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Louisiana State University - Using HAZUS to Study a Flood-Prone State

LOUISIANA - In the wake of Hurricanes Katrina and Rita, much HAZUS work was being done in the CADGIS lab, on the campus of Louisiana State University. In particular, a graduate student named Michelle Barnett, who now works at the Center for Energy Studies at LSU, produced many significant studies that took advantage of HAZUS methodology to create flooding scenarios. Her subject was the flood-prone parishes located all along the Louisiana Gulf Coast.

Three of the studies of the Louisiana Gulf Coast conducted by Michelle Barnett focused on the lower Amite River Valley, the Calcasieu River Basin, and St. Mary Parish, respectively.

• Lower Amite River Valley - The scope of this study was to determine the flooding scenarios for 20-, 50-, and 100-year floods of the Amite River, which runs southeast of Louisiana’s State Capital, Baton Rouge. The study also estimated potential losses likely to result from each of the three projected events.

• Calcasieu River Basin - A study similar to the one performed at the lower Amite River Valley was conducted at the Calcasieu River Basin, within Calcasieu Parish (which was struck particularly hard by Hurricane Rita). The study was eventually presented to local municipal authorities.

• St. Mary Parish - St. Mary Parish officials requested that this study be conducted because of the area’s considerable coastal vulnerability. Part of the study involved accurately defining the coastline according to the type of land and erosion protection present. The shoreline was divided into transects based on FEMA’s Flood Insurance Study (FIS) for St. Mary Parish. These transects differ in still-water elevation levels (SWEs) and studies were developed for both maximum and minimum SWEs.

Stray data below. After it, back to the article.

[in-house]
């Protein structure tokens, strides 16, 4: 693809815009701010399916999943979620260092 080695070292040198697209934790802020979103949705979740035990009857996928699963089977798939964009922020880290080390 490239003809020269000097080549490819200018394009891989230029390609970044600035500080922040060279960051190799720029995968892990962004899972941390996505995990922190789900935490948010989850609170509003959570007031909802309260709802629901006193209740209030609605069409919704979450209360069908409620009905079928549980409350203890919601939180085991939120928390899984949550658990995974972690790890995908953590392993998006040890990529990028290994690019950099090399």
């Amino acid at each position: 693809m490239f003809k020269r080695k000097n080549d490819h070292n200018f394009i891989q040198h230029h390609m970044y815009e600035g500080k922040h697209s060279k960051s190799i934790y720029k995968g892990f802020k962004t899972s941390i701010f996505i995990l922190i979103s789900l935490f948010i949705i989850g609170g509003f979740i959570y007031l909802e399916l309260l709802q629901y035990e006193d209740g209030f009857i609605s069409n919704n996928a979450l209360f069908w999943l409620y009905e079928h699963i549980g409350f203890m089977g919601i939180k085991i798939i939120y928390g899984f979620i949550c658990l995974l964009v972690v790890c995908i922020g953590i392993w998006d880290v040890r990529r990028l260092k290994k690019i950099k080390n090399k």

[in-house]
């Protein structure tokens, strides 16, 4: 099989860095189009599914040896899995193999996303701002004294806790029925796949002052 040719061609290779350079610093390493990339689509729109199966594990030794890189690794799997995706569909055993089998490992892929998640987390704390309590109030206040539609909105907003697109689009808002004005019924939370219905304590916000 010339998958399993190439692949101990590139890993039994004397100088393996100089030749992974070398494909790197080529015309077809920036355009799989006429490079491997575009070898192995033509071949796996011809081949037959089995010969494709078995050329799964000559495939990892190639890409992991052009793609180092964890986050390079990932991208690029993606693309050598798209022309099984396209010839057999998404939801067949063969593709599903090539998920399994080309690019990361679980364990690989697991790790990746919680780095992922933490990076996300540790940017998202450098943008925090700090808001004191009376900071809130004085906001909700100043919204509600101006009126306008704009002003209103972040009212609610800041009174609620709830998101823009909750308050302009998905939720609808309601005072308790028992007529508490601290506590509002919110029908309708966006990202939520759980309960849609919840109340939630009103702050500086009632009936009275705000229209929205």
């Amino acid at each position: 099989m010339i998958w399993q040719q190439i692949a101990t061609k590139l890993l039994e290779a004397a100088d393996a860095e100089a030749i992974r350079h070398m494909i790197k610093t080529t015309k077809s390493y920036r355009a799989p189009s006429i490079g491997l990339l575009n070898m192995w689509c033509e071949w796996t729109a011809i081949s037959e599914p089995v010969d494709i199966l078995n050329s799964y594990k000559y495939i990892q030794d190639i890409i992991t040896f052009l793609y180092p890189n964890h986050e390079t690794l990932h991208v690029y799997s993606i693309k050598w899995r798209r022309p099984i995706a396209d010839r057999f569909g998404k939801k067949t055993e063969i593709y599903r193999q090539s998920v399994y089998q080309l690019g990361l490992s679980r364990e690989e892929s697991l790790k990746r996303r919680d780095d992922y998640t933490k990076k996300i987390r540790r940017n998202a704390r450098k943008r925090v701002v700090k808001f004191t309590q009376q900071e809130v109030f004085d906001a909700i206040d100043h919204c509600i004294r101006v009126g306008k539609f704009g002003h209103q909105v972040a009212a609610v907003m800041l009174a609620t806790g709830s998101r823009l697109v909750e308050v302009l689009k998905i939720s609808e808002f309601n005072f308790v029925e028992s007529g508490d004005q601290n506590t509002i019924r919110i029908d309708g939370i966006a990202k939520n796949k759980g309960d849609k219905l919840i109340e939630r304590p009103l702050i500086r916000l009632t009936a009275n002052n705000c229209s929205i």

Michelle Barnett contends that HAZUS-MH methodology can also prove useful for the energy and conservation sectors, as she argued in a paper she co-authored, titled The Economic Value of Coastal Preservation and Restoration on Critical Energy Infrastructure. That paper was presented in Feb. 2007 at the 30th International Conference of the International Association for Energy Economics in Wellington, New Zealand. After that time, HAZUS research was being conducted to consider the coast of St. Mary Parish as if it were hypothetically erosion-protected.

As for Michelle Barnett, in addition to her work at the Center for Energy Studies, she also heads her own enterprise. She realizes that she’s an early adopter of HAZUS methodology, but has found opportunities for her company to take advantage of it, nonetheless.

“Private industry is still very unknowing of the existence, uses, and benefits of such a system,” she reports, but also points out, “As principle of a small energy consulting firm, I have been able to use HAZUS for various projects, as needed.”

Last updated June 3, 2020